Dr. James Braid, surgeon and ‘father of hypnosis’, died on the 25th of March, 1860.
The story of James Braid is a mesmerising tale, involving quackery and animal magnetism, and it has a charming ending. Along the way, Dr. Braid became entranced by the performances of mesmerists or mesmerisers. Braid's spellbound interest led his coining the term 'hypnosis', but later on, after seeing the other side of the coin, he decided the phenomenon should've been called 'monoideism' (meaning ‘one idea’ or ‘one thought’ – effectively ‘a concentration of the mind’). As you've never heard of 'monoideism', you'll appreciate that by then, it was too late and James Braid's terms of ‘hypnosis’ and ‘hypnotism’ retained the upper hand. Thankfully, you will add no doubt, because 'monoideism' is difficult to spell, difficult to read and – this is the key – difficult to pronounce, even when hypnotised. Hence, 'monoideism' never saw much of the light of day. It was a singularly daft name, anyway.
James Braid was born on his birthday in 1795, in Rylaw house, in the Kingdom of Fife. James studied in Edinburgh, where at first, he concerned himself extensively with surgery, writing on orthopaedics, the treatment of club foot, squint, and other surgical topics. Braid also published articles in the Edinburgh Medical and Surgical Journal, like many of his contemporaries; such was the method of advance of medical science. After qualifying, Braid became the resident physician at the Leads-Hill mines in Lanarkshire. Later on, Braid moved to England, where he established a surgical practice of his own, in Manchester.
Braid's epiphany moment came in November, 1841, when he saw what was called a ‘conversazione’ by the Swiss chappie, M. Charles Lafontaine. Braid promptly developed a scientific interest in what Lafontaine had been practising, mesmerism or animal magnetism, as it was then called. Braid, a good solid, practical Scotsman, was sceptical at first, believing Lafontaine to have been some kind of charlatan, however, he later wrote, after observing more performances, “considered that to be a real phenomenon, and was anxious to discover the physiological cause of it.”
As a result of his professional curiosity, Braid began to experiment for himself and soon dismissed the erroneous and popular notions of the time that mesmeric trances were due to some form of magnetism. Instead, he adopted a practical and physiological view that hypnosis is a kind of sleep, induced by fatigue resulting from intense concentration. He practised on his wife and others, including friends and a servant, and he even indulged in self hypnosis.
In 1842, Braid published‘Neurypnology or The Rationale of Nervous Sleep Considered In Relation With Animal Magnetism’. He first named the phenomenon after Hypnos, the Greek god of sleep and master of dreams. Braid felt that the hypnotic subject was so focused on one single thought or idea, to the exclusion of all others, that a trance like condition ensued, which is, apparently, pretty much what all hypnotists believe today.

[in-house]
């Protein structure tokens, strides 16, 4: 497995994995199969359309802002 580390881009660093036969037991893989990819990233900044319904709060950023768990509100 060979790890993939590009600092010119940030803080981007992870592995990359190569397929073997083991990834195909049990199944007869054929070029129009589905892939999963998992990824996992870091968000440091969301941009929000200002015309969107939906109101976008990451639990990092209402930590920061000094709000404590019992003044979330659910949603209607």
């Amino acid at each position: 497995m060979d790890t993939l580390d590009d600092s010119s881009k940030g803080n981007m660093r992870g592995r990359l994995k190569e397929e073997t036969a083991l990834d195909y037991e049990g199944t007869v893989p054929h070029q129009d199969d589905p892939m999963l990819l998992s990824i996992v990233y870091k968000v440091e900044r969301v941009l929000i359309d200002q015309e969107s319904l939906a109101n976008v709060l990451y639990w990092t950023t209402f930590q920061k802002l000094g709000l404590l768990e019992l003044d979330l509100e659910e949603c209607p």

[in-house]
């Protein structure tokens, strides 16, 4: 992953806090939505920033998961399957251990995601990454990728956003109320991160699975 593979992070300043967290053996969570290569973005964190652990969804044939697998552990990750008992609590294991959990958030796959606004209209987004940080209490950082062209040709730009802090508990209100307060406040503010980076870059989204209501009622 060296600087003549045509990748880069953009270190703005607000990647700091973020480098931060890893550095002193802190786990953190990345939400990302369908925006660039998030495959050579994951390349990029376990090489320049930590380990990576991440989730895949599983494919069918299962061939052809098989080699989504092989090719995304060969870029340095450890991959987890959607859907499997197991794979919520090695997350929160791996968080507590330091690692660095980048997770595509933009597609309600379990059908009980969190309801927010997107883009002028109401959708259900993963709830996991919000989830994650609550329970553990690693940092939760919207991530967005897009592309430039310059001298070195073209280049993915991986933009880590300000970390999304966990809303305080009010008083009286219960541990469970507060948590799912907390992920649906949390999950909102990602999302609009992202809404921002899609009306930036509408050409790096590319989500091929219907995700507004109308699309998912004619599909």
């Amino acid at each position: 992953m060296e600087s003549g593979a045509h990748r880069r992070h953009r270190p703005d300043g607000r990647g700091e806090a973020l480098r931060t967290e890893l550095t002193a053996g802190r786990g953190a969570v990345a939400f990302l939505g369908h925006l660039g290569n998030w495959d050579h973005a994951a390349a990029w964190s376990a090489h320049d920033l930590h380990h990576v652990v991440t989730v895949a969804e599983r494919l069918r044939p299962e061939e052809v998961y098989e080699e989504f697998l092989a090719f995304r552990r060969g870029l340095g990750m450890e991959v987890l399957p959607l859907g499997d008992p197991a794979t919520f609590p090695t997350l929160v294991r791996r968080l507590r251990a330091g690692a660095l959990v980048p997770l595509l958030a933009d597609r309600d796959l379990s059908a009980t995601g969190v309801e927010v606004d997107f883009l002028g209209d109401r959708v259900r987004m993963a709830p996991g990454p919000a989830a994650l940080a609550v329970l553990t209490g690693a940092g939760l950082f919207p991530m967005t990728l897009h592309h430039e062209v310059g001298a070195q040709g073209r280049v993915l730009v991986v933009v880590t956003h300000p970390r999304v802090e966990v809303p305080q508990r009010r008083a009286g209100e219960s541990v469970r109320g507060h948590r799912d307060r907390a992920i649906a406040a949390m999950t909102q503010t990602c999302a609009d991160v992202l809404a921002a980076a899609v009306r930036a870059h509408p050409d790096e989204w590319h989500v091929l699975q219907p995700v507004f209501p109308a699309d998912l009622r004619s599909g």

However, by 1847, Braid discovered that all the major phenomena of hypnotism such as catalepsy, anaesthesia and amnesia, could be induced without sleep. Realising his choice of hypnosis had been a mistake, he tried to rename it to the aforementioned 'monoideism'. But, as you've already read, it didn't catch on. As an alternative, the term ‘braidism’ was also coined, by one Durand de Gros, but that idea certainly never caught on either. With the introduction of his neurophysiologic theory, Braid formally consigned Franz Anton Mesmer's doctrine of animal magnetism to the dustbin of quackery and established hypnotic phenomena as something tangible and, importantly, scientific.
Subsequently, Braid detailed “a sophisticated psychophysiology, with emphasis on the psychology of suggestion and the phenomenon of double consciousness.” Working at at time that you could describe as “the eve of the anaesthetic revolution,” Dr. Braid was, not unnaturally, interested in the therapeutic possibilities of hypnosis and he explored the use of hypnotic techniques to offer his patients a degree of pain-relief during surgery. Using those methods, Braid reported successful treatment of diseased states such as paralysis, rheumatism, and aphasia. He also hoped that hypnosis could be used to cure various, seemingly incurable nervous diseases and to alleviate the pain and anxiety of patients in surgery. Braid's espousal of hypnotism as a tool of scientific investigation and his innovative use of hypnosis to cure hysterical paralysis profoundly influenced late 19th Century theories on suggestive therapeutics and the nature of hypnosis.
Braid once gave a startling, written account of self hypnosis, in which he described curing himself of the excruciating pain of severe rheumatism affecting his left side, from the neck to the chest and arm. He wrote, retrospectively, that he had been unable to either turn his head, lift his arm, or draw a breath, without suffering extreme pain and resolved to try the effects of hypnotism. He requested two friends to bring him round after he had passed sufficiently into the condition and then promptly hypnotised himself. After a period of nine minutes, his friends aroused him from his torpor, and lo and behold, Braid was able to move with perfect ease. Amazingly, at the time he wrote that account, Braid had been free from rheumatism for nearly six years. As he said, “My suffering was so exquisite that I could not imagine anyone else ever suffered so intensely as myself on that occasion; and, therefore, I merely expected a mitigation, so that I was truly agreeably surprised to find myself quite free from pain.”
James Braid may not be well known, but he’s a figure integral to the history of dynamic psychiatry and his writings paved the way for investigations into what was later called the unconscious mind. Dr. James Braid died suddenly of a heart attack, on the 25th of March, 1860.